Market opportunities do not explain the ability of herders to meet livelihood objectives over winter on the Mongolian Plateau
Drylands under pastoral land use are considered one of the most vulnerable social-ecological systems to global climate change, but the herders' abilities to adapt to the different extreme weather events have received little attention in the drylands. Herders on the Mongolian Plateau (MP; including Inner Mongolia Autonomous Region of China and Mongolia), have had a long history of adapting climatic variability and extreme weather events. However, it is unclear how changes such as increased levels of infrastructure and market integration affect the ability of herders to achieve the key livelihood objectives: the minimisation of the death and abortion rates of livestock in the winter. Here, we used remotely sensed and household survey data to map, model and explore the climate exposure and sensitivity of herders in the settled area (Inner Mongolia of China) and nomadic area (Mongolia) in the winter of 2012–2013. We aimed to quantify the multi-scaled characteristics of both climate exposure and sensitivity through the lens of key adaptive strategies utilized by herders. Our results showed that the higher levels of infrastructure and market integration, and the lower levels of remoteness on the MP did not increase the herders' ability to achieve the key livelihood objectives. Our results also suggested that exposure to the snow that is comparatively greater than the long-term average (cumulative exposure) may be more important in determining the social-ecological vulnerability than absolute exposure. We suggested that neither the risk management strategies available to these herders, nor the demographic variables, could compensate for the mode of production governing the pastoral systems. Our study could provide further evidence for the complex and scaled nature of climate exposure and sensitivity, and the results imply that any analysis of the relationship among exposure, sensitivity and vulnerability of pastoral households to climate change in the drylands will require a multi-scaled and interdisciplinary approach.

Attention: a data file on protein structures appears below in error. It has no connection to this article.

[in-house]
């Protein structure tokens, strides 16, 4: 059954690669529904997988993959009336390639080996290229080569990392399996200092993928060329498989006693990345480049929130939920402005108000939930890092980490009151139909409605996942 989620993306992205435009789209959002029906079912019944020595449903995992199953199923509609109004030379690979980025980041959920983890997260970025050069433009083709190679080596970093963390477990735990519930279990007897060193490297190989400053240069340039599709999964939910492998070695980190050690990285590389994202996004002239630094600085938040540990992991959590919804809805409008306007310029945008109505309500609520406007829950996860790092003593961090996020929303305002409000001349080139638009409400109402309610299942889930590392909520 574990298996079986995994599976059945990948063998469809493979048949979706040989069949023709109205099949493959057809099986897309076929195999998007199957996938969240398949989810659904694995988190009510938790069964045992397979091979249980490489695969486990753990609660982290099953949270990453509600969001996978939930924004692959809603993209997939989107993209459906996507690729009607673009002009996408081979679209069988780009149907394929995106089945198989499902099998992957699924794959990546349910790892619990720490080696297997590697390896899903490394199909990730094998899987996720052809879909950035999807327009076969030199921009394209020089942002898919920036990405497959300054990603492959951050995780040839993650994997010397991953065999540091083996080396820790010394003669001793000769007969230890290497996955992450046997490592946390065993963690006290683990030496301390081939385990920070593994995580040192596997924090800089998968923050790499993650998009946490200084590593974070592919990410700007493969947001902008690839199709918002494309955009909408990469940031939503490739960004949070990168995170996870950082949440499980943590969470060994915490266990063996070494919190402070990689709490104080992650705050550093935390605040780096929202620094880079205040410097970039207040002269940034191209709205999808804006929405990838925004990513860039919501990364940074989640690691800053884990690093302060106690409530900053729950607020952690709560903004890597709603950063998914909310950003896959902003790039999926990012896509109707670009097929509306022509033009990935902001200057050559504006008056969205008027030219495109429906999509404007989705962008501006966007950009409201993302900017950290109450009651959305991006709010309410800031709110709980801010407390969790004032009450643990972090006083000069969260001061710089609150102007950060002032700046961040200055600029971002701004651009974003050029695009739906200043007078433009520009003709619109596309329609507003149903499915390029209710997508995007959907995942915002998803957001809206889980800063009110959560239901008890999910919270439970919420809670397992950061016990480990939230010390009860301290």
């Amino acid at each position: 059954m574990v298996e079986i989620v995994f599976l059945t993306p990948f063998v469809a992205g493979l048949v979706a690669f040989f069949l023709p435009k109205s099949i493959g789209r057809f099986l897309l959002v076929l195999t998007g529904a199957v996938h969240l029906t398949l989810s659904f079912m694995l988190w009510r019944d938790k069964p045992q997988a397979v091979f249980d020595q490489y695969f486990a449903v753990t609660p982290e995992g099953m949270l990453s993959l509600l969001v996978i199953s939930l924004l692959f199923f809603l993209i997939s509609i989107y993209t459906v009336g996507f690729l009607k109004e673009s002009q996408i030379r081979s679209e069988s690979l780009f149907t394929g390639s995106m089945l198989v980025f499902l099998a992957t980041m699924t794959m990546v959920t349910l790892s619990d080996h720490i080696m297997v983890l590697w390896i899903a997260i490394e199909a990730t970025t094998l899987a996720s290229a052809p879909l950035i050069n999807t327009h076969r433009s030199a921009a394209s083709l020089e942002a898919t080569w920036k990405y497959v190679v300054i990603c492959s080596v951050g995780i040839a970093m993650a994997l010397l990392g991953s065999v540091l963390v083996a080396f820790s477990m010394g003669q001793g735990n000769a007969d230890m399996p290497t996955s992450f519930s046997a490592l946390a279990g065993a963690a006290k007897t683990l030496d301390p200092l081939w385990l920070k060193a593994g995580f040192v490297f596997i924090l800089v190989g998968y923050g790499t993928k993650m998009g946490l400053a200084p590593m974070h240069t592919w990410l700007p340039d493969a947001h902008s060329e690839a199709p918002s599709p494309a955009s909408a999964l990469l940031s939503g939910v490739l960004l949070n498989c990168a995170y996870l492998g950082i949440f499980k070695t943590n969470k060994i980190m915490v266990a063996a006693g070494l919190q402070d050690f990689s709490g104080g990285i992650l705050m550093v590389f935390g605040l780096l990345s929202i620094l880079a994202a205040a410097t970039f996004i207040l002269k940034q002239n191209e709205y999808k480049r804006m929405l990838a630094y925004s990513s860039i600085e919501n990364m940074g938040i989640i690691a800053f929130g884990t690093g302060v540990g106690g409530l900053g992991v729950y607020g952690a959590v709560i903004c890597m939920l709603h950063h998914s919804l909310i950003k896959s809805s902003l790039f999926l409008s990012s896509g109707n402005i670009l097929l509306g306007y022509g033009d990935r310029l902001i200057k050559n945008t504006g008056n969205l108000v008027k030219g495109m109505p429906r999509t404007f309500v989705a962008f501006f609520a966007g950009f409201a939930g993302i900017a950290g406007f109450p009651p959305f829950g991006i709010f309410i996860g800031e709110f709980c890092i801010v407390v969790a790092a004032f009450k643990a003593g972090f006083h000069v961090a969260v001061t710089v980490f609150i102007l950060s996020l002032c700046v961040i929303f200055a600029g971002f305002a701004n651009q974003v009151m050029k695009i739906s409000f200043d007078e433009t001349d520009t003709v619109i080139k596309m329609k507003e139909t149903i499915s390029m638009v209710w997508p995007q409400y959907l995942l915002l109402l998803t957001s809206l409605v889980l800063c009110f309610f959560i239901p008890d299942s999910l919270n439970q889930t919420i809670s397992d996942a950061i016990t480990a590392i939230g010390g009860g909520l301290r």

climate change; extreme weather events; adaptive strategies; vulnerability; households; winter; livelihood
BAI, Haihua; YIN, Yanting; ADDISON, Jane; HOU, Yulu; and WANG, Linhe
"Market opportunities do not explain the ability of herders to meet livelihood objectives over winter on the Mongolian Plateau,"
Journal of Arid Land: Vol. 12
, Article 12.
Available at: https://egijournals.researchcommons.org/journal-of-arid-land/vol12/iss3/12